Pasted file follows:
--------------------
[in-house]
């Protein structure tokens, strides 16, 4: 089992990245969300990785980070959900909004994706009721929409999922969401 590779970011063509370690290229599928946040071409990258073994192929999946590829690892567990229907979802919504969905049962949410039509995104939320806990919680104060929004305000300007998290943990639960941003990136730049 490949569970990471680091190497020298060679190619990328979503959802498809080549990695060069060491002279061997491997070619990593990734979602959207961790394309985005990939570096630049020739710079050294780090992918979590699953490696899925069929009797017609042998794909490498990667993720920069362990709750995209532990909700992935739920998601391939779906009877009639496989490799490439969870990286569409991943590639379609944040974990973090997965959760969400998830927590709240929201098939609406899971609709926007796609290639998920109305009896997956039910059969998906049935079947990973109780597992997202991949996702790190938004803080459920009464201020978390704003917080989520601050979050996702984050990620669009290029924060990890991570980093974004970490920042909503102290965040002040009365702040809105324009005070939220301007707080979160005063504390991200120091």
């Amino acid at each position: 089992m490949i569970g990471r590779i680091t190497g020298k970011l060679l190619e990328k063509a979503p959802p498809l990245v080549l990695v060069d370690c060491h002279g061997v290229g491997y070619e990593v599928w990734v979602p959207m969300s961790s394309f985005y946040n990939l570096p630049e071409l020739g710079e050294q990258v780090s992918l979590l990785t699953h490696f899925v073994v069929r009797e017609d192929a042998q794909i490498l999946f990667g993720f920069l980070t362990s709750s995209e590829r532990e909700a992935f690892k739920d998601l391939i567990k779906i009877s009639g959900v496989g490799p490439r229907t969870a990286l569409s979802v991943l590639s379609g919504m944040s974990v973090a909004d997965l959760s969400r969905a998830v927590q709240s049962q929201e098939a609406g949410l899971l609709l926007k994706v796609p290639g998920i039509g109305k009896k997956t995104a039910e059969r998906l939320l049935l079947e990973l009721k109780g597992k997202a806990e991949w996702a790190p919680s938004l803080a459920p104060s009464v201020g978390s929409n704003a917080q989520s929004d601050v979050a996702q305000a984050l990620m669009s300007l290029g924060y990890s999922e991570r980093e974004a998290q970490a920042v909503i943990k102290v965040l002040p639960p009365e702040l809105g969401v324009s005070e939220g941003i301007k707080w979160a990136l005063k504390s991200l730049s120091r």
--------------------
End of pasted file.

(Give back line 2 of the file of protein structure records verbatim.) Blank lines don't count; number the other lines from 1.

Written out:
């Protein structure tokens, strides 16, 4: 089992990245969300990785980070959900909004994706009721929409999922969401 590779970011063509370690290229599928946040071409990258073994192929999946590829690892567990229907979802919504969905049962949410039509995104939320806990919680104060929004305000300007998290943990639960941003990136730049 490949569970990471680091190497020298060679190619990328979503959802498809080549990695060069060491002279061997491997070619990593990734979602959207961790394309985005990939570096630049020739710079050294780090992918979590699953490696899925069929009797017609042998794909490498990667993720920069362990709750995209532990909700992935739920998601391939779906009877009639496989490799490439969870990286569409991943590639379609944040974990973090997965959760969400998830927590709240929201098939609406899971609709926007796609290639998920109305009896997956039910059969998906049935079947990973109780597992997202991949996702790190938004803080459920009464201020978390704003917080989520601050979050996702984050990620669009290029924060990890991570980093974004970490920042909503102290965040002040009365702040809105324009005070939220301007707080979160005063504390991200120091």